Steelers Film Room has been explaining how the influx of speed to the Steelers offense can be utilized to stretch and attack defenses. This time, we will examine one player in particular, Lance Moore, and how his veteran savvy can be an asset for the Steelers this year.
First, to review the spacing concepts used in all effective passing games, we will quote the great Norm Chow:
The way we like to attack a defense is with the passing game remaining curl, flat, four verticals and creating triangles and mismatches against man-to-man coverage. That is a basic strong-side pattern for us. We try to create triangles. Everybody understands horizontal stretches, routes and vertical stretch routes. At BYU, we like to develop oblique stretches. They are all done to create stretches involved in a pass offense.
There you go. Now, Lance Moore fits into all of this because he understands spacing and leverage in attacking a defense. Moreover, he understands the way defenses try to blitz and defend these concepts. To illustrate the point, let's take a look at the Y Stick route.
You can see with the image the vertical and horizontal stretch of the defense. Now, it is up to the slot receiver to find the necessary space in the middle of the field. The Y would execute the route as shown against man coverage. Against zone, he might settle down much quicker as the linebacker or safety expands into their zone responsibility. Keep in mind, if the defender does not expand, the horizontal stretch becomes wide open.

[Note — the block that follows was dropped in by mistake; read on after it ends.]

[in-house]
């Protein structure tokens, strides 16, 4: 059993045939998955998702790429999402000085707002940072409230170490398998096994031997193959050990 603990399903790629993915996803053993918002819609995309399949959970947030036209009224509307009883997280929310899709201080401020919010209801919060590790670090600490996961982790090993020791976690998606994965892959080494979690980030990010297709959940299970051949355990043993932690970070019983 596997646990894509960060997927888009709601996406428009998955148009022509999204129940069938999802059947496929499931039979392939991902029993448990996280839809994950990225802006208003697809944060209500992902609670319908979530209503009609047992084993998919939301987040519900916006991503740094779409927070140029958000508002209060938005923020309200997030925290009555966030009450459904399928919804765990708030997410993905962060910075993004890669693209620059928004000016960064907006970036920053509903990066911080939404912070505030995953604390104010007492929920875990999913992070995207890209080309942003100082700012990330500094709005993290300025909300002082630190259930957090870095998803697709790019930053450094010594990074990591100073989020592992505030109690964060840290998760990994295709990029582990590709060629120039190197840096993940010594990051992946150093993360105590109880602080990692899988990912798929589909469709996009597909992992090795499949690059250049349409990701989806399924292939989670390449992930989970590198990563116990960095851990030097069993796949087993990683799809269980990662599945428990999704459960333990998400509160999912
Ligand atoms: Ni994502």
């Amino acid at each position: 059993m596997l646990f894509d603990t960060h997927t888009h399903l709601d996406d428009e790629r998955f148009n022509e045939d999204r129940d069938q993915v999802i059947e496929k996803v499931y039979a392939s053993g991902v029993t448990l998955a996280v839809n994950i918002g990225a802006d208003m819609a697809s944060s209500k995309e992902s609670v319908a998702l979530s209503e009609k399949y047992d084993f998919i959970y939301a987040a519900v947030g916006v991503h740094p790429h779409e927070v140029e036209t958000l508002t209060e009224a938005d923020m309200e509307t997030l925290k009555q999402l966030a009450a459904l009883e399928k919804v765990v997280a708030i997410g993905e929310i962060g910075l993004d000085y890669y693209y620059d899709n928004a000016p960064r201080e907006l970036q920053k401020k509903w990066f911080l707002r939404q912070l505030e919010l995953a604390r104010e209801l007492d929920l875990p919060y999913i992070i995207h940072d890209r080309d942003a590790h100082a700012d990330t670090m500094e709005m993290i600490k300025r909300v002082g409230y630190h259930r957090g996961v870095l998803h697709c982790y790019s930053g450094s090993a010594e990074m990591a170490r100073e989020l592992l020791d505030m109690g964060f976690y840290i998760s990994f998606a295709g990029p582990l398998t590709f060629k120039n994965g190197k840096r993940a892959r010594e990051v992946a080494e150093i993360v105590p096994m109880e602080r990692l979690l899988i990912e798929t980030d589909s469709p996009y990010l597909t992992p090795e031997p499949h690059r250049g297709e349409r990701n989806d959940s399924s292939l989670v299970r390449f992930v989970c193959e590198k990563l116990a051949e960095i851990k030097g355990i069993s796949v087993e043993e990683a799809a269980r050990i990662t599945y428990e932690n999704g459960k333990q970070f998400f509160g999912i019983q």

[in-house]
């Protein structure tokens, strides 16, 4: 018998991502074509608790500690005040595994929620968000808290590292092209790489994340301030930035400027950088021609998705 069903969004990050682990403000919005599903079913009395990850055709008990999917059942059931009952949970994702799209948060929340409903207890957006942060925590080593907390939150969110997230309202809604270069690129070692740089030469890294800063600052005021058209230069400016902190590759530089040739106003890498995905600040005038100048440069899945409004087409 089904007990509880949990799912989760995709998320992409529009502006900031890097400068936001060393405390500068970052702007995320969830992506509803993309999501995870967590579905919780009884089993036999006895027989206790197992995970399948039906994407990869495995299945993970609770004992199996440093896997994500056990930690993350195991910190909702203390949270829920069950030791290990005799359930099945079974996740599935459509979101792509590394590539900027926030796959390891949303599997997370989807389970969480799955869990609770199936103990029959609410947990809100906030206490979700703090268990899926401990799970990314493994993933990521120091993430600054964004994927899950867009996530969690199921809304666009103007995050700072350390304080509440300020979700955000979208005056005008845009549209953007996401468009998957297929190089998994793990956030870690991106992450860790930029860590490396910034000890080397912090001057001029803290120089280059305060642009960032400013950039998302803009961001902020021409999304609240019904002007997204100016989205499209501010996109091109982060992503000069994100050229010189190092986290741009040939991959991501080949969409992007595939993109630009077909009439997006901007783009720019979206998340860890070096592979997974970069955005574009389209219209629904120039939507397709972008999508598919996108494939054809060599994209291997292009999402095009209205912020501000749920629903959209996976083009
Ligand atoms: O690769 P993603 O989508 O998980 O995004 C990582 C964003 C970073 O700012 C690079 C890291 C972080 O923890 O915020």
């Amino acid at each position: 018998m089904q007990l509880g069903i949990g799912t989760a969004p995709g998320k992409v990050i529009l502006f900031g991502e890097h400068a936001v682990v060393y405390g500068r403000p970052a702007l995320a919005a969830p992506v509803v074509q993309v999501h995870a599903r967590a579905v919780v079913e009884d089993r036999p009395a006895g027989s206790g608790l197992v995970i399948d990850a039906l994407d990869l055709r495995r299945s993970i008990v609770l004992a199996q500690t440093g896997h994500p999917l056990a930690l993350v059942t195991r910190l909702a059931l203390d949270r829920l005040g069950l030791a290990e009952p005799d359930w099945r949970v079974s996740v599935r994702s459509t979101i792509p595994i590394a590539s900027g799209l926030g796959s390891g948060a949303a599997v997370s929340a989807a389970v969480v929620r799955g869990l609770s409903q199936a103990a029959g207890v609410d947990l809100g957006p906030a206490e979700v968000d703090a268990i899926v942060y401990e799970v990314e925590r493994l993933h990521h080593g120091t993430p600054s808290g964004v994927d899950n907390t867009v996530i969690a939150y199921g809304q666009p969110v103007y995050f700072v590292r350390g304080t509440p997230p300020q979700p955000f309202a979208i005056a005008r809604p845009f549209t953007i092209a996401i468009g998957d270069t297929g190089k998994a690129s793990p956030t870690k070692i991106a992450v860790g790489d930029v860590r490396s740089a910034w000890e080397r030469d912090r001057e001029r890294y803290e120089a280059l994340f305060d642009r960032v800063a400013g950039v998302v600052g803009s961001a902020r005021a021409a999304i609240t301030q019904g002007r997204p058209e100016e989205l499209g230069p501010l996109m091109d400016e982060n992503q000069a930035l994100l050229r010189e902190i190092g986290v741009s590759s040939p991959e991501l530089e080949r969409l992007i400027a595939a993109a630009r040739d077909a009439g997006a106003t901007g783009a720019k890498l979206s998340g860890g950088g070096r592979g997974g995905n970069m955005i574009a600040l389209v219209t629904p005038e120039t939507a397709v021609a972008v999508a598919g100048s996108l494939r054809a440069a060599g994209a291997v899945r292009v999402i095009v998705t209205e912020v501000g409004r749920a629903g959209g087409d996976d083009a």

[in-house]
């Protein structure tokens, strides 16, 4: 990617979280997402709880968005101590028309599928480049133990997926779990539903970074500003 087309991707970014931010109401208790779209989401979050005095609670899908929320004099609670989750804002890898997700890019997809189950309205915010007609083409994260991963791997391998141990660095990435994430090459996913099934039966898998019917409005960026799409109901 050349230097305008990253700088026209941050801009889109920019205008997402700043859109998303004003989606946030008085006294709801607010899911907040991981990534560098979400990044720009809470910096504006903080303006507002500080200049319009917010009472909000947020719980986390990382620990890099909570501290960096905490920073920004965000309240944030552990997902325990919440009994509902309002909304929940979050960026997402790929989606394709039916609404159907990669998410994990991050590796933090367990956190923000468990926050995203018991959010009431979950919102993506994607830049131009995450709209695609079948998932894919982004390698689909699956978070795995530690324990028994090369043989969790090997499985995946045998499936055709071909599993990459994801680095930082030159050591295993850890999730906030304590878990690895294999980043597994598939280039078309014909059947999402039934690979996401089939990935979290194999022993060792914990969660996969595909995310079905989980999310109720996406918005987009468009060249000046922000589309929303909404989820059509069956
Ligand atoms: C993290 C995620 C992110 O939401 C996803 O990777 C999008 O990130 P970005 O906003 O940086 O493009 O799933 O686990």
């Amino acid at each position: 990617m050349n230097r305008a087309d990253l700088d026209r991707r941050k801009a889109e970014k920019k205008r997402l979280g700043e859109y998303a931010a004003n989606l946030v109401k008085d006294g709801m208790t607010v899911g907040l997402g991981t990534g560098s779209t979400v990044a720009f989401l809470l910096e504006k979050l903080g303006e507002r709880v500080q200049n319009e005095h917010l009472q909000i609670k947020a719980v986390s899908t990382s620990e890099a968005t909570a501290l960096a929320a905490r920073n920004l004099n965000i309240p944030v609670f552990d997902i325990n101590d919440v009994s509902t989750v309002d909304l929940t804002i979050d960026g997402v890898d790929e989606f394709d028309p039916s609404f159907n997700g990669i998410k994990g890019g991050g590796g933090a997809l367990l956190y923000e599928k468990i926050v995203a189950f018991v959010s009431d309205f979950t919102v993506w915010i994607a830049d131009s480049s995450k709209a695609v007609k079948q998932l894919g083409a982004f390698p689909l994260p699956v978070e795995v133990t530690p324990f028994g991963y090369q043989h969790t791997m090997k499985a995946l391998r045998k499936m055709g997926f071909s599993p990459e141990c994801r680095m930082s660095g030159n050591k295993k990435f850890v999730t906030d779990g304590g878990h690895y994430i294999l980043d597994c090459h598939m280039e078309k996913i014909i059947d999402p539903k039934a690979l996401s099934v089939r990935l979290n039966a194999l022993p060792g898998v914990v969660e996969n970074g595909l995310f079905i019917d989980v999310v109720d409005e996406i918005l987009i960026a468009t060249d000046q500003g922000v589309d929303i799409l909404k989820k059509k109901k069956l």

Let's take a look at the play in action.
Plays like this will not make highlight reels, but they win football games. The fastest way to improve a passing offense is to get better at throwing 3 step routes like this. When done well, they are almost impossible to defend.
I love Jerricho Cotchery, but I believe Lance Moore could potentially be a huge bonus for the Steelers in the slot. Through the latter parts of Hines Ward's career, Ben Roethlisberger consistently hit Ward on these types of throws. He trusted Ward to be where he was supposed to be. I expect the same thing from Moore.
Finally, routes like this are important because of their utility. They work against anything; thus, no huddle teams run them a lot. It allows an offense to keep a rhythm, tempo, and the defense on its heels. The fact that the Steelers installed the no huddle so early this year is telling. Combine all of this with an improved run game, the potential for the Steelers offense in 2014 is tantalizing.